Prostate cancer localization by contrast-ultrasound angiogenesis imaging

Prize: ERCStartingScientific


Prostate cancer causes over 1/4 of new cancer cases and 1/10 of cancer deaths in western males. Efficient methods for early treatment are available. Many lives could therefore be saved by early cancer detection, but this is not viable due to the inadequacy of the available noninvasive diagnostics. Systematic biopsy is the only reliable detection technique, but it is hampered by high costs and causes serious discomfort and health risks because of its invasiveness. Moreover, precise cancer localization is not possible, impeding the use of available focal treatments. This research will push the frontiers of prostate cancer diagnostics by a revolutionary method for localization of cancer angiogenesis (microvascular growth). Different from all methods for angiogenesis imaging, invariably based on the assessment of blood perfusion, I aim at quantifying the local dispersion dynamics of an intravascular tracer. Dispersion is the spreading process of the tracer within the vasculature, which I firmly believe to correlate much better than perfusion with microvascular architectures and, therefore, with cancer angiogenesis. The assessment of local dispersion is challenging and will be pursued through an intravenous injection of an ultrasound contrast bolus and novel spatiotemporal analysis of the bolus passage through the prostate circulation, measured by three-dimensional ultrasound imaging. If successful, the proposed method will represent a breakthrough for early noninvasive and accurate prostate cancer localization, precise focal treatment, and treatment follow-up, with strong potential for use for other types of cancers, such as breast cancer. Moreover, this method will facilitate further groundbreaking research in the therapeutic control of angiogenesis in several pathologies. This exciting research builds on my multidisciplinary expertise in ultrasound contrast dilution methods and on consistent and successful collaborations with leading clinical and industrial partners.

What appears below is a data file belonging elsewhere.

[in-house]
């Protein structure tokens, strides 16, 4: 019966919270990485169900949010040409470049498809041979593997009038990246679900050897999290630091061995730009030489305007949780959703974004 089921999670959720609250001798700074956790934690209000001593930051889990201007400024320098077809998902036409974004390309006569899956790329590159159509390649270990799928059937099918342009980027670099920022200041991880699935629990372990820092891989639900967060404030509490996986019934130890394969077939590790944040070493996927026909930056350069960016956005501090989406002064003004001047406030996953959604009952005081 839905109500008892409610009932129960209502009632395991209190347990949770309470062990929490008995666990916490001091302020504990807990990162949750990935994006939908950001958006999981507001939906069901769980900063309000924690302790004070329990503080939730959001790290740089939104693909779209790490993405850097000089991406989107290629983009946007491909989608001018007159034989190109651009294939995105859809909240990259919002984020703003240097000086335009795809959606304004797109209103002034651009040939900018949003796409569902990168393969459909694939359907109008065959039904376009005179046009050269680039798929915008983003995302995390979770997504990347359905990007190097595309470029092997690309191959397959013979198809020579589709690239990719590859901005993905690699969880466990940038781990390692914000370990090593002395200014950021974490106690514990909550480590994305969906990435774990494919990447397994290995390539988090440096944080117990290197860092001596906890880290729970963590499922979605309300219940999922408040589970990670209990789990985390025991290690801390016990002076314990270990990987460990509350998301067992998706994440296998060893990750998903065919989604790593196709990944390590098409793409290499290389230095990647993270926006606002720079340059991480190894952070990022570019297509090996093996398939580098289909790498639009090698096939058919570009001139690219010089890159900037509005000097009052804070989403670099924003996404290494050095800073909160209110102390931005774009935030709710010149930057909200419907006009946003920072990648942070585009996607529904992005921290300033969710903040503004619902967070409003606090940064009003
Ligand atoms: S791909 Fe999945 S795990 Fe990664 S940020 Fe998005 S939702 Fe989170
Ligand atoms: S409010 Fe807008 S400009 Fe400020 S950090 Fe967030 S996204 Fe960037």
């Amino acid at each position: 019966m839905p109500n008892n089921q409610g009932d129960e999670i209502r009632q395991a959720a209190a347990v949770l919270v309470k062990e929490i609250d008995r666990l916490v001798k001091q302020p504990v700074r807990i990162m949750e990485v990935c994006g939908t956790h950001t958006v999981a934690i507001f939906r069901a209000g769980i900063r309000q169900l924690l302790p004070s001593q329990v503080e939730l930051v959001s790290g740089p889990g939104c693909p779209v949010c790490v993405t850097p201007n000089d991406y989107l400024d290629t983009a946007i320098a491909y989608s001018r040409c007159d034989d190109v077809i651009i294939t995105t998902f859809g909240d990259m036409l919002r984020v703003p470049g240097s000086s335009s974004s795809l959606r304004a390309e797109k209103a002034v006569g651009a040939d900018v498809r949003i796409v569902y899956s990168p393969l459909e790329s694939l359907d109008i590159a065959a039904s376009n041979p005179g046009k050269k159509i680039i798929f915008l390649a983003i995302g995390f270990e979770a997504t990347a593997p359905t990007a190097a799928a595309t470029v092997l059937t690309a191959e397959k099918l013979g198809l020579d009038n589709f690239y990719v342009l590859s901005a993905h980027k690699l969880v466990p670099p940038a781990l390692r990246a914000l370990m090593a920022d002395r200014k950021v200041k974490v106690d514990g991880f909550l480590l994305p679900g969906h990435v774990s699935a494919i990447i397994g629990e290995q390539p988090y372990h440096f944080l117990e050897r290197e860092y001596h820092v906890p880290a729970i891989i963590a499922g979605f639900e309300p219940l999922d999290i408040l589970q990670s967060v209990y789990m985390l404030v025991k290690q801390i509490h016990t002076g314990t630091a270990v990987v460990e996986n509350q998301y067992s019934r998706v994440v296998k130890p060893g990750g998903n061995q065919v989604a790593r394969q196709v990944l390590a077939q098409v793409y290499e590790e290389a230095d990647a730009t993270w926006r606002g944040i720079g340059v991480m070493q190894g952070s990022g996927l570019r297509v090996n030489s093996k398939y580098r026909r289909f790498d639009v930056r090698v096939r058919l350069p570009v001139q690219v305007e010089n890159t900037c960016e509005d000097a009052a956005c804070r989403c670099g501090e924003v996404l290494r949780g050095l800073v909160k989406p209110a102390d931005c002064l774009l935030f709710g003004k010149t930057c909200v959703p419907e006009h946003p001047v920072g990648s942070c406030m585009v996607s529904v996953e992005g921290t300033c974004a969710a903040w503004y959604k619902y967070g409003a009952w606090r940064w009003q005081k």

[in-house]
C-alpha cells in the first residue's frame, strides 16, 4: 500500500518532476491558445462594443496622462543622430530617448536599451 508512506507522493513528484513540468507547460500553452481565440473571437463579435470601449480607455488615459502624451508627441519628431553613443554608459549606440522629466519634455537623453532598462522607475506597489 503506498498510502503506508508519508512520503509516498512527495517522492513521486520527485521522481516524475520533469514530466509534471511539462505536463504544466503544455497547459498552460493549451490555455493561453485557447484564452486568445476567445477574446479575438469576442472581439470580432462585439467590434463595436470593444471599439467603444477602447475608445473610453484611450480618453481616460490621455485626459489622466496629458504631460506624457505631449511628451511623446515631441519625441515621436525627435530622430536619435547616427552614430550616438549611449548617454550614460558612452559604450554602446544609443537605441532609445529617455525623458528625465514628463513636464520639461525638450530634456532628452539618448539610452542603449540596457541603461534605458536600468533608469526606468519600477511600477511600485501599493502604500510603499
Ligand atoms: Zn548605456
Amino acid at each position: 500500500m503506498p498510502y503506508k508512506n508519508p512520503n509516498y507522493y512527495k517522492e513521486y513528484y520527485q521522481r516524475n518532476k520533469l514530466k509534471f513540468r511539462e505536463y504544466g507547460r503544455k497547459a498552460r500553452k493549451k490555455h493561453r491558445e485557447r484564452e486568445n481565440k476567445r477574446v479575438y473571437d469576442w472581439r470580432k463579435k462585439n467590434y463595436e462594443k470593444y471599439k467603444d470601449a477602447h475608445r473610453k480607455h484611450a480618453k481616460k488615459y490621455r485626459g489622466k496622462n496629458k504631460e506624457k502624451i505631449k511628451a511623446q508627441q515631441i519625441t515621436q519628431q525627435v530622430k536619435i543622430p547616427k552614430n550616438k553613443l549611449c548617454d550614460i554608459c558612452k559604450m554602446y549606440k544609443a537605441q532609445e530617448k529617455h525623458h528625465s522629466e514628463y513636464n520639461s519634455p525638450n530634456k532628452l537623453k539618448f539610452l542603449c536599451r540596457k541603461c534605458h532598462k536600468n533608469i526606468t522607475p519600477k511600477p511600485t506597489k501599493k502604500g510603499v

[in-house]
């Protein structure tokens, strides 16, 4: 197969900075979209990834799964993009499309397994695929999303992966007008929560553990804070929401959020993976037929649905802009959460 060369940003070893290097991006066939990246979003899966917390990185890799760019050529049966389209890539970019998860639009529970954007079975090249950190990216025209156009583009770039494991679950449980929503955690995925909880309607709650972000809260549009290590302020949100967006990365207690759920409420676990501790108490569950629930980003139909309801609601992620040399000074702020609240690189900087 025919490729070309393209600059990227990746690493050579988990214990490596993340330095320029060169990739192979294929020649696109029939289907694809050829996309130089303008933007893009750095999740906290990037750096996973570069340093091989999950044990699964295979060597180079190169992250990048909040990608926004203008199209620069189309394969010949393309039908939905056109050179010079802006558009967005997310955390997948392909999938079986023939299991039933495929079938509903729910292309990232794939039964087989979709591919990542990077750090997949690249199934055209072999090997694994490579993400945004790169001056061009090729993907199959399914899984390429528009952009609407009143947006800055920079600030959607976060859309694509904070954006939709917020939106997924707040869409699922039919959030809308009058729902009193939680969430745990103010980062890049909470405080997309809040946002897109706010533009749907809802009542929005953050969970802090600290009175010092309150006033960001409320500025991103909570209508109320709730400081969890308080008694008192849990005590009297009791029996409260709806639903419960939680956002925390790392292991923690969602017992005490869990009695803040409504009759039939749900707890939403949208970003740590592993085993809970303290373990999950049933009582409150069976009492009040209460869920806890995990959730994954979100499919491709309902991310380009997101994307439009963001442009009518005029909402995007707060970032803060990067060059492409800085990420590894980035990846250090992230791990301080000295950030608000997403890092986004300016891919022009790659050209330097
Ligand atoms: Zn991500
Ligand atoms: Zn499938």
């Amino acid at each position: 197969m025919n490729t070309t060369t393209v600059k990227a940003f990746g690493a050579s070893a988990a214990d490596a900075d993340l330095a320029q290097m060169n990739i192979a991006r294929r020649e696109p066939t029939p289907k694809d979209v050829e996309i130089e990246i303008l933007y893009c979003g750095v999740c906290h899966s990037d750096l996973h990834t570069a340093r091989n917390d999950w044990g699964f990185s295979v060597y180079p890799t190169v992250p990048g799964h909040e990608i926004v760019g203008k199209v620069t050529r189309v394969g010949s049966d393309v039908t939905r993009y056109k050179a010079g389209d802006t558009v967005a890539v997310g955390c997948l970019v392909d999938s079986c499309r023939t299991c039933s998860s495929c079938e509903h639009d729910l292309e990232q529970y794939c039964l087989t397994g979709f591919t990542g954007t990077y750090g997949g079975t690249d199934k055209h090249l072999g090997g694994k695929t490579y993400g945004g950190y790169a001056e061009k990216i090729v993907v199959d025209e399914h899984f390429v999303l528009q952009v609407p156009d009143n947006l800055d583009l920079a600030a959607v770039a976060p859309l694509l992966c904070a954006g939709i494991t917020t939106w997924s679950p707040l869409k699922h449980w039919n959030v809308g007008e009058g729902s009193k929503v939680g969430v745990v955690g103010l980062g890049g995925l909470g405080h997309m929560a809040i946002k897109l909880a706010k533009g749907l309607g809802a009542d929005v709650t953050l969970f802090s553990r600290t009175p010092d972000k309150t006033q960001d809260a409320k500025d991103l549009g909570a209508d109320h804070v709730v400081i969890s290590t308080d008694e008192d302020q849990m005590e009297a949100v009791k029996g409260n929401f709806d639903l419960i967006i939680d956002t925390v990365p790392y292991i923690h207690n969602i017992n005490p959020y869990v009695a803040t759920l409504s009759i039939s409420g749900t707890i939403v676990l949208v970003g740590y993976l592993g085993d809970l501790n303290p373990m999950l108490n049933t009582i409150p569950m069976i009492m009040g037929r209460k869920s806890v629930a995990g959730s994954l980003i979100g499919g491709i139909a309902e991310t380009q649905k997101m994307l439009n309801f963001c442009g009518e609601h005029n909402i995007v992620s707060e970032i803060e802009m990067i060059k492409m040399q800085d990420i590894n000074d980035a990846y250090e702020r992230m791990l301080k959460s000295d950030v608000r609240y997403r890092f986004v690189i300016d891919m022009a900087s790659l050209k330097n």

Degree of recognitionInternational
OrganisationsEuropean Research Council